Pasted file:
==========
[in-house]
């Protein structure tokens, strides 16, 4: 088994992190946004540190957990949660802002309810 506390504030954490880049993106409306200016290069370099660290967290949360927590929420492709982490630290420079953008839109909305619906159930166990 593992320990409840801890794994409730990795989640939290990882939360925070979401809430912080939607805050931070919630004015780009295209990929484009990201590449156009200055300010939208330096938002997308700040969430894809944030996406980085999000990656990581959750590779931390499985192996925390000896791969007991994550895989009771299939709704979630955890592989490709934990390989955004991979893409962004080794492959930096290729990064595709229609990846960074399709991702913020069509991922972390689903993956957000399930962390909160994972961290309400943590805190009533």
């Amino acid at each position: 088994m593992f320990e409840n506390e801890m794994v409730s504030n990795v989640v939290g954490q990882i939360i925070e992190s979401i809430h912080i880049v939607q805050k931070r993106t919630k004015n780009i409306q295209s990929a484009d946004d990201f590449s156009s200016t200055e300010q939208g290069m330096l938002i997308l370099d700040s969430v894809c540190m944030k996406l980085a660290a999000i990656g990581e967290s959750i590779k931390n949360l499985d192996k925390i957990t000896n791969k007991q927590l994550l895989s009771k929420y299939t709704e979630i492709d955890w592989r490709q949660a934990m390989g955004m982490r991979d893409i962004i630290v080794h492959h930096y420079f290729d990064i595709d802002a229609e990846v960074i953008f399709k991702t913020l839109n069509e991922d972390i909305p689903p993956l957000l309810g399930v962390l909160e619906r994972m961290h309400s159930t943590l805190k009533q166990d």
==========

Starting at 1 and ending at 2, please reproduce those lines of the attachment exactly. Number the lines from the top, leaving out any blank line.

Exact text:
[in-house]
């Protein structure tokens, strides 16, 4: 088994992190946004540190957990949660802002309810 506390504030954490880049993106409306200016290069370099660290967290949360927590929420492709982490630290420079953008839109909305619906159930166990 593992320990409840801890794994409730990795989640939290990882939360925070979401809430912080939607805050931070919630004015780009295209990929484009990201590449156009200055300010939208330096938002997308700040969430894809944030996406980085999000990656990581959750590779931390499985192996925390000896791969007991994550895989009771299939709704979630955890592989490709934990390989955004991979893409962004080794492959930096290729990064595709229609990846960074399709991702913020069509991922972390689903993956957000399930962390909160994972961290309400943590805190009533």